Working on Poses and Anatomy

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  1. #1
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    Icon Working on Poses and Anatomy

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    Well, this is my first post here on ConceptArt.org.
    I've been working on improving my understanding of anatomy and poses recently, and would love to get some critique and advice from you guys. There are so many talented people on here 0.o
    I hope I'll be at that level someday.

    Last edited by Aloci; May 15th, 2009 at 08:04 PM. Reason: I'd like a thumbnail on this post.
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  3. #2
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    Hey man, you've definitely come to the right place. More talented artists here than you can shake a stick at.
    Crit wise, it's a good start, your blocking in the shapes first, the only problem I have with this method is that you lose a lot of the natural shapes in the human form. I suggest reducing the opacity of that image, then drawing it over the top of it trying to put a bit more shape/form back into it.
    Another issue is that your bodies are seemingly genderless at the moment. Spend some time looking at images/photos or anatomy books to learn where the body bulges and bends across the two sexes. Then just sit back and draw, draw as many people, in as many poses ass you can from reference/life. Then have a go at a few more from your head. Then analyze them and see where you need to improve, then do some more studies focusing on those issues as well as just general studies. Basically just draw.
    Also try to remember there are usually 7.5-8 heads in a full human body, you are on about 6-6.5 currently.
    Any books by Bridgeman or Loomis will be invaluable to you, and are readily available for free download on the internet. Hogarths dynamic figure drawing is another book I would recommend.
    I suggest starting a sketchbook, and filling it with these kinds of sketches. If for nothing else; it's a great way to watch your own progress. I also suggest looking through some sketchbooks, and look at what other people are doing to improve their anatomy and poses. Mr Delicious, Janaschi, and algenpfleger are a few people's I look through when I want ideas, inspiration, or just a general kick up the ass.
    Good luck

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    Ooh okay.
    Thank you very much for the tips. I'll see about messing with this sketch a few times.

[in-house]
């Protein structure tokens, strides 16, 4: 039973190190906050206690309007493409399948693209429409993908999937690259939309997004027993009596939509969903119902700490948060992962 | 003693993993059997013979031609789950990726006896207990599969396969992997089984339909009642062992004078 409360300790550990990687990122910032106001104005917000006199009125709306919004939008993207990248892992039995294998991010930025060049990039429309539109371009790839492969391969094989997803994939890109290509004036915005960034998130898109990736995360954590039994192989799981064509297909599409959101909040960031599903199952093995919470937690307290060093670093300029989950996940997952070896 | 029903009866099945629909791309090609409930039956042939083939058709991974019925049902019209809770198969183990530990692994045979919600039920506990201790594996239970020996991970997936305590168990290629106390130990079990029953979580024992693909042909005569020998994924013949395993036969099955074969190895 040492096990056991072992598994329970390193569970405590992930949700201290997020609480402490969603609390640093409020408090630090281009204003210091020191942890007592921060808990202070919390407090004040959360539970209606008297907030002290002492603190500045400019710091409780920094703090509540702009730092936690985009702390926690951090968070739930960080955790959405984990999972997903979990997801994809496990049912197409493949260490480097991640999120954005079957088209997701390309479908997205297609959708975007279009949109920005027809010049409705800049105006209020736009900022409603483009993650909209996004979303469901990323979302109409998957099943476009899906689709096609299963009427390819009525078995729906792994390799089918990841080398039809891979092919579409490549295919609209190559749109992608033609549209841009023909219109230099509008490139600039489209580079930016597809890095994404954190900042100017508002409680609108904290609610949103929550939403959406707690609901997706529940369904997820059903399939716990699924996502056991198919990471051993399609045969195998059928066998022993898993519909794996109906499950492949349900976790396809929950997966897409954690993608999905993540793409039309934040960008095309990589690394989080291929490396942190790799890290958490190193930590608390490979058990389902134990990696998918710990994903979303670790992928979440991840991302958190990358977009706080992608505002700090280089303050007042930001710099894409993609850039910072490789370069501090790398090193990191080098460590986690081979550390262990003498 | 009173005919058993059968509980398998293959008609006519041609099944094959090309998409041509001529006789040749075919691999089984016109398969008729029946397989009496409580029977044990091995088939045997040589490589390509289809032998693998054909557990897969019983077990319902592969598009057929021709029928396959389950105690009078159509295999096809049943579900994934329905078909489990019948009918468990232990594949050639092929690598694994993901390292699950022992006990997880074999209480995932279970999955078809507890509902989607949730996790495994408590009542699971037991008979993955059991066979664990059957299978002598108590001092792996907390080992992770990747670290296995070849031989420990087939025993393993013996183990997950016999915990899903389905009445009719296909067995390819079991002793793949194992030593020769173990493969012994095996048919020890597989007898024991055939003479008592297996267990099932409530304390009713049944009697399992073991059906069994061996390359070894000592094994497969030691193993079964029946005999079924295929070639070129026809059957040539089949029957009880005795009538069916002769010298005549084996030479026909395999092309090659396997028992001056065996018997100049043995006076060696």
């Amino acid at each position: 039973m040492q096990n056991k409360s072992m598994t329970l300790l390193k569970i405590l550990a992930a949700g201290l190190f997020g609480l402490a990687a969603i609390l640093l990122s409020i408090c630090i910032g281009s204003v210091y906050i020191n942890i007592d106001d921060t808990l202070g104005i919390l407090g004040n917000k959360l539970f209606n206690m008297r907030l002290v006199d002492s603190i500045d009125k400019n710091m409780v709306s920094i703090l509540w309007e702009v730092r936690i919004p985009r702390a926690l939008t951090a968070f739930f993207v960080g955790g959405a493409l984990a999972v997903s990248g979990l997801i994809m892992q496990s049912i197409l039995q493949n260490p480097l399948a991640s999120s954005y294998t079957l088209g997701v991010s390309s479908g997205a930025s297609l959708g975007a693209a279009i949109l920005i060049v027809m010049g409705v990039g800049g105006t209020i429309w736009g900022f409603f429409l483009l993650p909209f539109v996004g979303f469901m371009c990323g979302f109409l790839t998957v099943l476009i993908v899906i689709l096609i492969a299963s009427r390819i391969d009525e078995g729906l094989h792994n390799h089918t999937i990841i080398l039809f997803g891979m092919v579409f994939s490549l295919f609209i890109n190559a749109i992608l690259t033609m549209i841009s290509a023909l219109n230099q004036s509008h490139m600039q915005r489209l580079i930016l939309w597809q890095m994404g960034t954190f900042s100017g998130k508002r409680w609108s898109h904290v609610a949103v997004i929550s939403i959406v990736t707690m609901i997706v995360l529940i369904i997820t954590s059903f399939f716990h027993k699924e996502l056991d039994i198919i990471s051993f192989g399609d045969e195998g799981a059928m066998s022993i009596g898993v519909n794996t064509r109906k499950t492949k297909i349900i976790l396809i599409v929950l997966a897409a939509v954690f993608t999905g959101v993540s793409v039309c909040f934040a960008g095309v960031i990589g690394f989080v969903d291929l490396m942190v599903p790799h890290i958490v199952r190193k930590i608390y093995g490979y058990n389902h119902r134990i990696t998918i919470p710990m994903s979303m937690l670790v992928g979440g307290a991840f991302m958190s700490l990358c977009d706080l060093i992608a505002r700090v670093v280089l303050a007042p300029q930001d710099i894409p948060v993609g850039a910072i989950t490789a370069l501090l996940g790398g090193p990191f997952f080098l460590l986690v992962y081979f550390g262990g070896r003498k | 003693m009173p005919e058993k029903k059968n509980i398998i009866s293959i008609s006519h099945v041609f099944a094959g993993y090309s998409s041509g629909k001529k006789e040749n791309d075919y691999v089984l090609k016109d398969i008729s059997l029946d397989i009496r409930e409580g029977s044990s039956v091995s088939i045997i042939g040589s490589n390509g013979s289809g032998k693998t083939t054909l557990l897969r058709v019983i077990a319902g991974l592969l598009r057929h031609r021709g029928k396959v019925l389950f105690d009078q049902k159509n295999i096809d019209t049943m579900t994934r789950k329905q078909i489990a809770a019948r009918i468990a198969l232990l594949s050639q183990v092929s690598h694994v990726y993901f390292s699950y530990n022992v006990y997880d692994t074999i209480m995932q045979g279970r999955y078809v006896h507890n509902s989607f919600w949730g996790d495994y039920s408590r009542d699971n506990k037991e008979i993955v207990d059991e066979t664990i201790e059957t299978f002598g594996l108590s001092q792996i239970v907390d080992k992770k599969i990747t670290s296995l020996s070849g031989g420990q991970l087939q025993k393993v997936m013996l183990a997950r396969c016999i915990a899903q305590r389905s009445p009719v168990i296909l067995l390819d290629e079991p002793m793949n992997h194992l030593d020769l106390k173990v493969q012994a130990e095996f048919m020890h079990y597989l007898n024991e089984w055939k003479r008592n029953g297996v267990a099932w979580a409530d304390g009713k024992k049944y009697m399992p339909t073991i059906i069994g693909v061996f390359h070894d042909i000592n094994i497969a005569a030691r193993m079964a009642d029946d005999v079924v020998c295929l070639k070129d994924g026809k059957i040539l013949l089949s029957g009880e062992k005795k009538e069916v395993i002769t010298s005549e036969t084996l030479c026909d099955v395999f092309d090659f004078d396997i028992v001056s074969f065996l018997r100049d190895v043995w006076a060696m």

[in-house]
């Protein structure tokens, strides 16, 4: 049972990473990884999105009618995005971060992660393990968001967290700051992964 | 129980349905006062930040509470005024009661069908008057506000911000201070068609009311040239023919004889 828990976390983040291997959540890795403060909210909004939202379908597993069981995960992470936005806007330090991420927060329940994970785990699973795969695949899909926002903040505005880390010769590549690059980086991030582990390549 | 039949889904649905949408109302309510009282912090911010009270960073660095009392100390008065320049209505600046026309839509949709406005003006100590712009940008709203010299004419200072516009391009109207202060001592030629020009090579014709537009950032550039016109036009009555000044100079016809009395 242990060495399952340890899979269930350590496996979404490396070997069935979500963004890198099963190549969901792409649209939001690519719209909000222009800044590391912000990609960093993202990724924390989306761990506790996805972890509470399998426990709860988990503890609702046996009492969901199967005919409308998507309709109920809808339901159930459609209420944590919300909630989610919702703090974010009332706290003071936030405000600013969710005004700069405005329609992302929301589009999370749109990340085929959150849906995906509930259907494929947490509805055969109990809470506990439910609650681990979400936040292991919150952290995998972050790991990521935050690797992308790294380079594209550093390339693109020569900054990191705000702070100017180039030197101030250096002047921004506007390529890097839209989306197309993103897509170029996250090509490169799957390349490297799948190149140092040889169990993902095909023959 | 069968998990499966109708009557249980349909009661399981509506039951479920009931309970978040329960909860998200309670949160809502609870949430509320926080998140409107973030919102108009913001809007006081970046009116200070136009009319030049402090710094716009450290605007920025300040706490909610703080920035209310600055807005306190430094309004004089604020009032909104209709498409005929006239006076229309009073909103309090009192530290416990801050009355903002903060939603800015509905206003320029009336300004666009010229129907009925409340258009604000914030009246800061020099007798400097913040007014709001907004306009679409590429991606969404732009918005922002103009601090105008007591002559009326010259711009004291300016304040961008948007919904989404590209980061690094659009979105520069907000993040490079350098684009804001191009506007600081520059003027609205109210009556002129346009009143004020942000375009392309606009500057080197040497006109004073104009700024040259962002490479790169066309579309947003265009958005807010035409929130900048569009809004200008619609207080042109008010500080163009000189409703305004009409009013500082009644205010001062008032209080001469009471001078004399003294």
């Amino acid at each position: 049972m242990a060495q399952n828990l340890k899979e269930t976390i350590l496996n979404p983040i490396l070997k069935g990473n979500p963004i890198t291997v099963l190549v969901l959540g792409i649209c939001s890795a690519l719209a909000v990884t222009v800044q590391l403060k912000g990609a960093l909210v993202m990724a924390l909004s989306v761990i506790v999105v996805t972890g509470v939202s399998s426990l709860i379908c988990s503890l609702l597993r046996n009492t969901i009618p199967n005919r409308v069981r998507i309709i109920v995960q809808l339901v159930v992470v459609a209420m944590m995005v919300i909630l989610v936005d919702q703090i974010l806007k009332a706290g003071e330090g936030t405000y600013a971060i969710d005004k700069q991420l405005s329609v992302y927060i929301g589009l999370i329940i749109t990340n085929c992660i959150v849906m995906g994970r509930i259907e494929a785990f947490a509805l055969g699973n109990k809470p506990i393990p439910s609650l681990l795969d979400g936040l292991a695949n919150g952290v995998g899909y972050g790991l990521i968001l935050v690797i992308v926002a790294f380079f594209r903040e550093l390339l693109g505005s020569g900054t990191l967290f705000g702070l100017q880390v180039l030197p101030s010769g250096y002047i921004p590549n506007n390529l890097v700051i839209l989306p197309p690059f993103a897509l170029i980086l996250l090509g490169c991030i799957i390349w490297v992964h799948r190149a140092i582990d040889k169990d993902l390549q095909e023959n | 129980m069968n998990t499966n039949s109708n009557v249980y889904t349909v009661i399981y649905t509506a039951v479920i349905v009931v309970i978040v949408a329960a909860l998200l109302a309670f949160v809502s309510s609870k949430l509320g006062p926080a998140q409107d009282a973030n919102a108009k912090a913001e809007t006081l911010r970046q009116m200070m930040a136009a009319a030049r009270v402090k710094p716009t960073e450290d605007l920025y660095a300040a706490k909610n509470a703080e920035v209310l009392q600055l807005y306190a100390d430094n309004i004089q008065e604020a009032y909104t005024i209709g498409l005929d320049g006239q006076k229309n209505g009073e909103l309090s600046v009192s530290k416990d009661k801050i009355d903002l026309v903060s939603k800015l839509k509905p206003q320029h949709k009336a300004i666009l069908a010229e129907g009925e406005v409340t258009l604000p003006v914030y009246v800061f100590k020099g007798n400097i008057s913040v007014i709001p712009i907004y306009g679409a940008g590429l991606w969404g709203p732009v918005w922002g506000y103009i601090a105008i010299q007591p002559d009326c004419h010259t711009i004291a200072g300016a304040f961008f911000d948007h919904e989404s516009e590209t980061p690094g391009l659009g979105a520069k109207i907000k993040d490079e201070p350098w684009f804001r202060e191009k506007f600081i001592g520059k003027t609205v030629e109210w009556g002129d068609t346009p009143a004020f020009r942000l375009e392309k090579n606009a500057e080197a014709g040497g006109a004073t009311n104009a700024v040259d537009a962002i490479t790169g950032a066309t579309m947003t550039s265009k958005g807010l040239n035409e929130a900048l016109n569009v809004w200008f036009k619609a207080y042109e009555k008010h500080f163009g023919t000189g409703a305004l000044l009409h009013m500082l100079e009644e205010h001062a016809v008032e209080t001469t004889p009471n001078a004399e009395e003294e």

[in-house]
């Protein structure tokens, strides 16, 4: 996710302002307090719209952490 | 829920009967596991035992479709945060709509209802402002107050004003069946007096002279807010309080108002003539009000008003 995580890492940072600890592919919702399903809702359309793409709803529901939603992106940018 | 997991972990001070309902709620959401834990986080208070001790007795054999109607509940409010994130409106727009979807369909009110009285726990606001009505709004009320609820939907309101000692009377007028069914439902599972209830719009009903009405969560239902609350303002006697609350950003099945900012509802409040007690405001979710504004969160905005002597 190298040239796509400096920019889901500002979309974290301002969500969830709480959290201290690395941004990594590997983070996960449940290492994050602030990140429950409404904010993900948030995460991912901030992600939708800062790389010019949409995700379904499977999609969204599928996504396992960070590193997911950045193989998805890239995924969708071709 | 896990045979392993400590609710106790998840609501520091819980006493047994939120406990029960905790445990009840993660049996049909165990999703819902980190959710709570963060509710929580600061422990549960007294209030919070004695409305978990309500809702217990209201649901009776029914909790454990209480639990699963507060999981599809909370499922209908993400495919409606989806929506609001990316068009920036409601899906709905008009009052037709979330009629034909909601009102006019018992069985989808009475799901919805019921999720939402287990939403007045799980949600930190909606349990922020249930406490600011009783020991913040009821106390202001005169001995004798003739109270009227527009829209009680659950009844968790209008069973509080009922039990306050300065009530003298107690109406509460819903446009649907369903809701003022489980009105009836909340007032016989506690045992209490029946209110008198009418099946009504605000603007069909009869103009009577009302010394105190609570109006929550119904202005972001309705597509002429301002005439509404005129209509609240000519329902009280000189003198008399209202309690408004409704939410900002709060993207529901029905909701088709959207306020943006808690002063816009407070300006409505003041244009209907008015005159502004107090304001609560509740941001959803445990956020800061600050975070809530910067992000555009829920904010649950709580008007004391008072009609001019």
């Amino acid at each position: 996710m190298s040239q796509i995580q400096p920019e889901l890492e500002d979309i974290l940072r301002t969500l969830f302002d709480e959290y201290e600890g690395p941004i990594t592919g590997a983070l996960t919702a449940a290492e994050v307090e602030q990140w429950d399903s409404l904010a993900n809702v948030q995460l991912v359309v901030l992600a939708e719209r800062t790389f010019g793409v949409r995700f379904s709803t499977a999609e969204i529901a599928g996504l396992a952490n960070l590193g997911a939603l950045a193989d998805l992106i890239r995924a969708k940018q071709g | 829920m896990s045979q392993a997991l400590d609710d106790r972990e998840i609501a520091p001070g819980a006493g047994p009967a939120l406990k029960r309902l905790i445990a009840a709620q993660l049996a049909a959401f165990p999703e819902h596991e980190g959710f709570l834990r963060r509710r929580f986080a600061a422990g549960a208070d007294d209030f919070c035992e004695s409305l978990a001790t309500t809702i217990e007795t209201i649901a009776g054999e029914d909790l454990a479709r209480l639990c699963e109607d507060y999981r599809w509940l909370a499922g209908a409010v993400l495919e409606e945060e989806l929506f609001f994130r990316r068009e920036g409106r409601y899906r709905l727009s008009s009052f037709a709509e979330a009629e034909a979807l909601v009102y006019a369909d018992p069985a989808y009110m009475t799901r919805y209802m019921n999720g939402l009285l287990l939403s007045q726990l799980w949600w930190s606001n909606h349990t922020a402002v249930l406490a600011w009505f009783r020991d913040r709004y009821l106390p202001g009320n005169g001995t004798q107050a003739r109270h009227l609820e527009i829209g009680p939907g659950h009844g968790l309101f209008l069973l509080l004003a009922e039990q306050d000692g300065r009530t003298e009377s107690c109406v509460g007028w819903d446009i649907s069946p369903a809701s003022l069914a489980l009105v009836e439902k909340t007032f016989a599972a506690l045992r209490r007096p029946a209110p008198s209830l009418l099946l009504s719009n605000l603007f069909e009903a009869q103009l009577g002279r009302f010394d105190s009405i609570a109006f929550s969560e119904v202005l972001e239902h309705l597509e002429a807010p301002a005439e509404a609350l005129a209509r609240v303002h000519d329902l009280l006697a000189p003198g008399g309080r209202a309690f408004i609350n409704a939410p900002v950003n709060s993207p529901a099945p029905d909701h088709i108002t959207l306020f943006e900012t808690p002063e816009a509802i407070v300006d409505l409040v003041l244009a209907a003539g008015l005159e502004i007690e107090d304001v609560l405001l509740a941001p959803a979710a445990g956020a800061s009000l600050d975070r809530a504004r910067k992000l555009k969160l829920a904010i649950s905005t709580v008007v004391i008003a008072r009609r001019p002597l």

I'm also going to go and look for those books you mentioned.
    Perfect! I've got a new sketchbook with barely anything in it! I guess I'll start filling it with some sketches. Again, thanks for the critique and advice.

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    Welcome to CA, Aloci. Enjoy your stay.

    You're on the right track. The main problem I see with these poses, though, is that things are rather stiff, particularly the torsos. You should base your poses around a "line of action" and make sure the limbs appear to be curving and flowing. For example, the lower character's grounded leg...it looks very straight and stiff. If you push out the forms more and make it less symmetrical according to a flow, it'll look much better. (Don't bend the actual bones of the character, though. Let the silhouette make the shape. For example, the calf muscles can curve while the actual shin remains straight)

    Here's a quick sketch of what I mean, since I'm sort of fumbling with words here:

    (And one last thing, the pose will be very much affected by forces. Think like a physics engine; the character's getting a kick to the head, so his head will be pushed away from the kick and the rest of his body will be tugged that way as well.)

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    Quote Originally Posted by Tangleworm View Post
    Welcome to CA, Aloci. Enjoy your stay.

    You're on the right track. The main problem I see with these poses, though, is that things are rather stiff, particularly the torsos. You should base your poses around a "line of action" and make sure the limbs appear to be curving and flowing. For example, the lower character's grounded leg...it looks very straight and stiff. If you push out the forms more and make it less symmetrical according to a flow, it'll look much better. (Don't bend the actual bones of the character, though. Let the silhouette make the shape. For example, the calf muscles can curve while the actual shin remains straight)

    (And one last thing, the pose will be very much affected by forces. Think like a physics engine; the character's getting a kick to the head, so his head will be pushed away from the kick and the rest of his body will be tugged that way as well.)
    Yeah, I was actually trying to draw those poses using an action line. But I see what you mean. Thanks for posting those sketches too. It'll be a big help.

    And about the physics of the kick up there, the lower character is supposed to be dodging the blow. Lol I had someone else confuse this too. I guess some speed lines would have helped.

    Thank you for the feedback.

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